Far fewer buses of migrants are arriving from border states, Mayor Eric Adams said Friday, following a new federal policy to reduce the influx of migrants entering the country.
The number of buses with migrants arriving at the Port Authority Bus Terminal has recently dropped from 10 to two, Adams said in an interview on CNBC’s Squawk Box on Friday morning. A 1,000-bed migrant tent camp opened just this week on Randall’s Island in response to the crisis and is housing just a few asylum seekers. Only three people had arrived at the camp as of Thursday morning.
“I’m happy as heck we only have a handful of people” at Randall’s Island, Adams said in a separate Friday interview with 1010 Wins. “We were really concerned.”
The bus decline follows a new rule announced by the Biden administration earlier this month that is aimed at reducing the number of Venezuelan asylum seekers crossing the border. The regulations force Venezuelans to remain in Mexico unless they can show proof they have supporters in the U.S. who will provide financial support.
Adams suggested Biden’s new policy came in response to City Hall's requests.
“We also sent out a message to the White House that we need to have a real decompression strategy,” he said. “They put that in place.”
More than 21,000 migrants seeking asylum have arrived in New York City in recent months, administration officials told local elected officials in a private Thursday briefing obtained by Gothamist. Many of the new arrivals are Venezuelans without family or connections, bused to the city by elected officials from border states, particularly Texas, as part of a “political stunt,” local officials have said.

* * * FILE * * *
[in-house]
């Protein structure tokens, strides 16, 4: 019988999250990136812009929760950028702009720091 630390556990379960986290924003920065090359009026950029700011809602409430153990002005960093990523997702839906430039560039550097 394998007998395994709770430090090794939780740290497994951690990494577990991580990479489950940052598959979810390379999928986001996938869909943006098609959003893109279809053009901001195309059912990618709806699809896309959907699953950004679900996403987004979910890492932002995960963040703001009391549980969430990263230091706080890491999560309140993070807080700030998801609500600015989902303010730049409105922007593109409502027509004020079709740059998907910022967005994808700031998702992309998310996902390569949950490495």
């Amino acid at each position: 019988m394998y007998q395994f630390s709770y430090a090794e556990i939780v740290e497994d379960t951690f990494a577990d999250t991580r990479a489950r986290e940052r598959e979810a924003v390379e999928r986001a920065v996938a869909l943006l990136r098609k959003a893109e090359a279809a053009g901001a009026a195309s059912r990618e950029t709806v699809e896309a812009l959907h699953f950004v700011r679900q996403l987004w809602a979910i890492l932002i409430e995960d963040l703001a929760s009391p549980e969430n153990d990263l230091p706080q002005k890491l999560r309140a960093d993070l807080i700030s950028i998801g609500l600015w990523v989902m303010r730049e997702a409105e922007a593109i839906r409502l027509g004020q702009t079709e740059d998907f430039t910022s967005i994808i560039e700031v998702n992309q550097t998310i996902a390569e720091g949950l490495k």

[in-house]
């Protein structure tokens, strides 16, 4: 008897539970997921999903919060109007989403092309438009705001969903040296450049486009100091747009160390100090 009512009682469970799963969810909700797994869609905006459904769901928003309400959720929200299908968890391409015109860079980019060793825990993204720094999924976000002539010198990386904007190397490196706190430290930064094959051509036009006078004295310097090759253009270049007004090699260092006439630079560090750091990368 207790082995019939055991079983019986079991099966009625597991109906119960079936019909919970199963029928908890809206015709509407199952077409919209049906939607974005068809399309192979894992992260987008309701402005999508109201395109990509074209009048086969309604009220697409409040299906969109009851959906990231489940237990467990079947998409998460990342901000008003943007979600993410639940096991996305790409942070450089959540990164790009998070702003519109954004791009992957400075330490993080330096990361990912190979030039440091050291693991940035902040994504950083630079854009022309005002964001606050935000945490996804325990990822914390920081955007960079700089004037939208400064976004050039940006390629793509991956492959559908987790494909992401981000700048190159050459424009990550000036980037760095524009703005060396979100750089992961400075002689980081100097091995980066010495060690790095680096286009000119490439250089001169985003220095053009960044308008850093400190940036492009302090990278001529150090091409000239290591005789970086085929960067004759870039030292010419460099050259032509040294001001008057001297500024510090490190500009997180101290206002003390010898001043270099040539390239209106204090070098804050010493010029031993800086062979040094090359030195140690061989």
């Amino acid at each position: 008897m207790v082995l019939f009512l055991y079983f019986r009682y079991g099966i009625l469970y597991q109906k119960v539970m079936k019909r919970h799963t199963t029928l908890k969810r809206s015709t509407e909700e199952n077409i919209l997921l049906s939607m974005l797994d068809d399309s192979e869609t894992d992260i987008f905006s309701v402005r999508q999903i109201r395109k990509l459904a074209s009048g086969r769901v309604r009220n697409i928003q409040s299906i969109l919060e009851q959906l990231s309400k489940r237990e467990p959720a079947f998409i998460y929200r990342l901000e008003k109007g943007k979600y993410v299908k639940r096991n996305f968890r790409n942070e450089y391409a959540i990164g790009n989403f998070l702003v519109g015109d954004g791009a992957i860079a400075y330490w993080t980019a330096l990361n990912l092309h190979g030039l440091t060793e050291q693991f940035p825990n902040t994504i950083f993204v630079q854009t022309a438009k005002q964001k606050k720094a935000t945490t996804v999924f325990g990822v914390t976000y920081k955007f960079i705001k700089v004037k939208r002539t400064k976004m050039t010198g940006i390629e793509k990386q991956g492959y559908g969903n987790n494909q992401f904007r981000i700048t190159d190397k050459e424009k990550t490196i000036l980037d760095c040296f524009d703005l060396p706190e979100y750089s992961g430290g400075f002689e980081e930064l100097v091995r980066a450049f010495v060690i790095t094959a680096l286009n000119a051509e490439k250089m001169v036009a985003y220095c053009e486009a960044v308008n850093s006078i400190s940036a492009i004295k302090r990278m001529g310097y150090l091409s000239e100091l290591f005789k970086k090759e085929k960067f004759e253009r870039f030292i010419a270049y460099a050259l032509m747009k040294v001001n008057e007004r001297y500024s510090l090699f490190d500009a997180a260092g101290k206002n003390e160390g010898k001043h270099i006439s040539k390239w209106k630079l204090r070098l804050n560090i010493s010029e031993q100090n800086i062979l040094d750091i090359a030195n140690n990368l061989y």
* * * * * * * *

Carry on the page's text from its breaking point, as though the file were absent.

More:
The city has opened two humanitarian relief centers to temporarily house and care for asylum seekers, one in the Row Hotel in Midtown and the 84,400 square foot tent camp in a Randall’s Island parking lot.
The Democratic mayor of El Paso, Texas has also stopped sending buses of migrants to New York City, Adams said.
Citing the new federal border policy and fewer unauthorized border crossings, an El Paso city spokesperson told El Paso Matters that two charter buses departing Thursday would be the last. The border town has sent 292 buses carrying over 14,000 migrants to New York City and Chicago since late August, the local publication reported. The city of El Paso did not immediately respond to a request for comment from Gothamist.
City Hall did not respond to a Gothamist request on Friday for data bolstering Adams’ claims, but other city officials and immigrant advocacy groups have recently noted a similar decrease in the number of migrant buses.
Manuel Castro, commissioner of the Mayor’s Office of Immigrant Affairs, cautioned elected officials in Thursday’s briefing that it’s too soon to say if the numbers will remain at such a low level in the long term. Other elected officials made similar remarks at a tour of the Randall’s Island migrant camp on Tuesday.
“We are happy to see that the buses seem to be slowing down and we're very appreciative of the Biden administration for that,” said Anne Williams-Isom, deputy mayor for health and human services, during the tour. “But it's only been a couple of days.”
Adams and local agency leaders say the surge in asylum seekers since the spring has severely strained the city’s shelter system and social services. The influx of migrants has set a new record for the number of people living in the city shelter system. On Thursday there were 63,749 people in the shelters. Adams has estimated the migrant crisis could cost the city up to $1 billion this fiscal year.